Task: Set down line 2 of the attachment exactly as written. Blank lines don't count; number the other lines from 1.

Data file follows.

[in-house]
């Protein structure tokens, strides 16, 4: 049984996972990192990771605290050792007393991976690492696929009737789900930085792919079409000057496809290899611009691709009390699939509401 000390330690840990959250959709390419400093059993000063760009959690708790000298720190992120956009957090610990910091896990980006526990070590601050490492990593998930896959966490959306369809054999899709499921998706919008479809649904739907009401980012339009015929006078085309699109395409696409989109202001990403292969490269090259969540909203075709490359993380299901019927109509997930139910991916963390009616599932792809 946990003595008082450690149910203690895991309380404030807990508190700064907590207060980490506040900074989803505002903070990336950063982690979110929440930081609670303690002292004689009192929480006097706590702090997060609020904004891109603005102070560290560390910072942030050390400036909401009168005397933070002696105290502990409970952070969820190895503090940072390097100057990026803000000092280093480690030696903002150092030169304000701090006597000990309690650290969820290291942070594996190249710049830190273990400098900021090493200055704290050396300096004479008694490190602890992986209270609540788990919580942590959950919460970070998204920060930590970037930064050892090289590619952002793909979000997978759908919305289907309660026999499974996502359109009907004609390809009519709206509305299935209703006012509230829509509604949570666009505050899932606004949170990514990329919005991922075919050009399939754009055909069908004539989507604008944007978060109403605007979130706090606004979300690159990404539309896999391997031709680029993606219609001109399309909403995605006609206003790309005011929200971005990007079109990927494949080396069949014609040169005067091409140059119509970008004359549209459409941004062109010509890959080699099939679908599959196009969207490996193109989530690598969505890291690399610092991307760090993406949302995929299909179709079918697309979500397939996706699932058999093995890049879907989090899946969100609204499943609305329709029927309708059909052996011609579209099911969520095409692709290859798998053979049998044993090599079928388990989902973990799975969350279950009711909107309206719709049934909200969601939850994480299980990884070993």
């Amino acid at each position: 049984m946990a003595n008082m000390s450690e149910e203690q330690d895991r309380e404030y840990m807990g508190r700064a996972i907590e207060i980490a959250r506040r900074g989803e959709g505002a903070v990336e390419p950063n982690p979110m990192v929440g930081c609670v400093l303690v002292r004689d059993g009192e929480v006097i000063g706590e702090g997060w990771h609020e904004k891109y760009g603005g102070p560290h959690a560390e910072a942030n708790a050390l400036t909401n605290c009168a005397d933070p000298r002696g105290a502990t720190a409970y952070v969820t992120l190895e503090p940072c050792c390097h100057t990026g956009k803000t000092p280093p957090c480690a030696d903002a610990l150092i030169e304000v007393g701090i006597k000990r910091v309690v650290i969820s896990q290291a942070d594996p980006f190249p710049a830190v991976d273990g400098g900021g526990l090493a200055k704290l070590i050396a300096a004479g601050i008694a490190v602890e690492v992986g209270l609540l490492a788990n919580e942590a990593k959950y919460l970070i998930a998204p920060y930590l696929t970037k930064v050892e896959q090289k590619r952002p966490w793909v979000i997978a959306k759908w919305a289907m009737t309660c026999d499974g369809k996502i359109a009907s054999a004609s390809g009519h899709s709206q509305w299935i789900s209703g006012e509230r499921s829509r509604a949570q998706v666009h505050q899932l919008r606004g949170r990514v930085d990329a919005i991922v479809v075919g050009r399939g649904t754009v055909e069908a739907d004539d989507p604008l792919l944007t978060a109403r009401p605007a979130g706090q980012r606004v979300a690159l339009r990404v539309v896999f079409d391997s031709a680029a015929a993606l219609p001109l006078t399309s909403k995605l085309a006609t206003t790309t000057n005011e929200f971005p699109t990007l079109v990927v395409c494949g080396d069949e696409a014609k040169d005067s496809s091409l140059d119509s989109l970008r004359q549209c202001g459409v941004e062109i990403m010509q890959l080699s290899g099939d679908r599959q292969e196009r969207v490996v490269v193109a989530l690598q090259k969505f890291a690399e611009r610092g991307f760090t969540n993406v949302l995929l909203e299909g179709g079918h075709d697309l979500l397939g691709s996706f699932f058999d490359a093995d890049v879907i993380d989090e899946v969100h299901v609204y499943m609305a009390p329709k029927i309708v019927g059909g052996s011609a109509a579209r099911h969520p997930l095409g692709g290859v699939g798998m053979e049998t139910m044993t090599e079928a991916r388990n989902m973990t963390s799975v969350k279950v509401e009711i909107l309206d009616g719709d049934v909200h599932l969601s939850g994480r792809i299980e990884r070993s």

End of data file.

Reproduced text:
């Protein structure tokens, strides 16, 4: 049984996972990192990771605290050792007393991976690492696929009737789900930085792919079409000057496809290899611009691709009390699939509401 000390330690840990959250959709390419400093059993000063760009959690708790000298720190992120956009957090610990910091896990980006526990070590601050490492990593998930896959966490959306369809054999899709499921998706919008479809649904739907009401980012339009015929006078085309699109395409696409989109202001990403292969490269090259969540909203075709490359993380299901019927109509997930139910991916963390009616599932792809 946990003595008082450690149910203690895991309380404030807990508190700064907590207060980490506040900074989803505002903070990336950063982690979110929440930081609670303690002292004689009192929480006097706590702090997060609020904004891109603005102070560290560390910072942030050390400036909401009168005397933070002696105290502990409970952070969820190895503090940072390097100057990026803000000092280093480690030696903002150092030169304000701090006597000990309690650290969820290291942070594996190249710049830190273990400098900021090493200055704290050396300096004479008694490190602890992986209270609540788990919580942590959950919460970070998204920060930590970037930064050892090289590619952002793909979000997978759908919305289907309660026999499974996502359109009907004609390809009519709206509305299935209703006012509230829509509604949570666009505050899932606004949170990514990329919005991922075919050009399939754009055909069908004539989507604008944007978060109403605007979130706090606004979300690159990404539309896999391997031709680029993606219609001109399309909403995605006609206003790309005011929200971005990007079109990927494949080396069949014609040169005067091409140059119509970008004359549209459409941004062109010509890959080699099939679908599959196009969207490996193109989530690598969505890291690399610092991307760090993406949302995929299909179709079918697309979500397939996706699932058999093995890049879907989090899946969100609204499943609305329709029927309708059909052996011609579209099911969520095409692709290859798998053979049998044993090599079928388990989902973990799975969350279950009711909107309206719709049934909200969601939850994480299980990884070993």